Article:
It occurred to me that there were flashlights in the kits, too. It also occurred to me that neither Oft nor the Anticipant had taken theirs out. Neither told me their reasons for that, but I decided I agreed with them anyway.

“What are we looking for down here, Oft?” I asked him, quietly but without whispering. Too many things out there notice whispers. “It’d help if I know what the goal was.”

“That’s the problem, Pam. We don’t really know. All that we’re sure of is that the Scouts did things down here, far away from prying eyes like ours. Whatever those deeds were, we need to know about them — but there are so many awful possibilities. It’s best for us to have a completely open mind about it.”

Patreon Microfiction: Soul-Red Roses.

‘Soul-Red Roses’ suggests that not every supernatural manifestation is flashy. There are other implications, but I’ll leave them as an exercise for the interested reader. No need to pound a metaphor into the ground.


03/18/2023 Snippet, GHOSTS ON AN ALIEN WIND.

Just a little ragged, Pam is getting.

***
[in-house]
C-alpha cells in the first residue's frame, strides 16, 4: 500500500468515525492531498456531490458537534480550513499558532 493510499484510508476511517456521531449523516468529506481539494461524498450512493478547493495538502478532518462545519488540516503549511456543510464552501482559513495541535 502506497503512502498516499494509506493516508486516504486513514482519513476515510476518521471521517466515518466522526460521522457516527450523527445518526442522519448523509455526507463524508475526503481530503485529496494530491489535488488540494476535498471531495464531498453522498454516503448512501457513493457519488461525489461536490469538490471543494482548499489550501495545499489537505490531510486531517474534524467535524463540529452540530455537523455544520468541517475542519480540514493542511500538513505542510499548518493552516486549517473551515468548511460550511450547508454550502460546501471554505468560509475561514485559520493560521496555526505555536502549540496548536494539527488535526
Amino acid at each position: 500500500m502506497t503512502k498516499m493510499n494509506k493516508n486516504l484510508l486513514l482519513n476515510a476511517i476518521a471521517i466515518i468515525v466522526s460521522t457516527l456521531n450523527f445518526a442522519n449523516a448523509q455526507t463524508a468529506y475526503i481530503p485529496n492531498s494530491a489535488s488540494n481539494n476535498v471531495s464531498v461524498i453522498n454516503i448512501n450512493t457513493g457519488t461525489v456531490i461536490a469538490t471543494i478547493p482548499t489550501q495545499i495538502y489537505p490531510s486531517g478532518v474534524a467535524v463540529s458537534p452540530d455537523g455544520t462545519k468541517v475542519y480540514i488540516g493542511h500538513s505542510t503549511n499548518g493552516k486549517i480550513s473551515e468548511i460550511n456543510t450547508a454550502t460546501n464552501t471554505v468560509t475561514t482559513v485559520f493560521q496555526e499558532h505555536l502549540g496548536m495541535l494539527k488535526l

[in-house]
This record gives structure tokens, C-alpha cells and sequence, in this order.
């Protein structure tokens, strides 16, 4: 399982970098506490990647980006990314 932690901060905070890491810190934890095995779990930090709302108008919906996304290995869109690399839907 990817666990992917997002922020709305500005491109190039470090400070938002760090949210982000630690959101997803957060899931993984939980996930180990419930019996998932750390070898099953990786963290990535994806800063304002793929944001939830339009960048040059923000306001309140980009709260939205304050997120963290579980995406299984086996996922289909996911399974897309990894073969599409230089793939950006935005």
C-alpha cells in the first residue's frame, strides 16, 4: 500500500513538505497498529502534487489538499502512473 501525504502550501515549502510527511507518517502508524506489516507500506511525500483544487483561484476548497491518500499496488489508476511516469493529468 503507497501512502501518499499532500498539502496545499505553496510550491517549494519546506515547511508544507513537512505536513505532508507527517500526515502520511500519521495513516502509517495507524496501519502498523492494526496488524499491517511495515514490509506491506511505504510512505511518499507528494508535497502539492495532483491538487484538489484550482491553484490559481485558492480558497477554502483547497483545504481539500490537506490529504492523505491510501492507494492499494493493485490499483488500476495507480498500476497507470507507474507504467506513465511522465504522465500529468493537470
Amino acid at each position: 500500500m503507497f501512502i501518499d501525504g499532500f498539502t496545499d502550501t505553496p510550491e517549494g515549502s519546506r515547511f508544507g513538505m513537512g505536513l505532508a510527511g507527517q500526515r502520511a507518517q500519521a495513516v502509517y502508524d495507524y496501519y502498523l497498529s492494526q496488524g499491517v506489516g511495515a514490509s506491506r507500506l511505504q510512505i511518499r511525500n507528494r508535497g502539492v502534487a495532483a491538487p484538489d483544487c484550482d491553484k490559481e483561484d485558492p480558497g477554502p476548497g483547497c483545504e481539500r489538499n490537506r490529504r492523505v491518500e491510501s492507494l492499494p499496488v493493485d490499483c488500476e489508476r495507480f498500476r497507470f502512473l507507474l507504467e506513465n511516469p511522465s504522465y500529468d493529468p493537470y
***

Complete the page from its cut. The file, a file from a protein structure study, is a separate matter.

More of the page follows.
It bothered me that the elevator platform went down the Dig shaft without bobbling or jerking. When you descend somewhere horrible that was used by cultists, you expect things to be slovenly, right? I kept waiting for the mechanisms to start whining or smoking, or maybe for the platform itself to turn out to be rickety and ready to collapse if you breathed on it too hard. That’s how cultist stuff generally was. People with no sense of self-preservation suck at doing maintenance. But not Scout-made gear! Oh, no! Those teenagers built things to last. I could tell how everything had been properly put together, with solid materials and no corners cut. They had done a proper job of weatherproofing, too. God help us all, somebody had worked hard on this job.

“Oft,” I ground out in the increasing gloom, “how sure are we that the Scouts are really off this planet by now?”

“Very,” he replied. “If they weren’t, we’d never have gotten this far without being challenged.”

“Lucky us.”

“Lucky us and lucky them, Pam.” The rough change in his voice made me blink. I looked over, and even in the dimness I could see how he stood tall and terrible, and a piercing light was in his eyes. In contrast, the Anticipant beside him was almost a shadow herself, the colors of her robe shading smoothly into the growing dark. It was alarming. The two of them might have both been weird, but I hadn’t really seen either as capable of being dangerous before. Now they looked thoroughly ready to deal with whatever we found, down here in the pit of the Dig.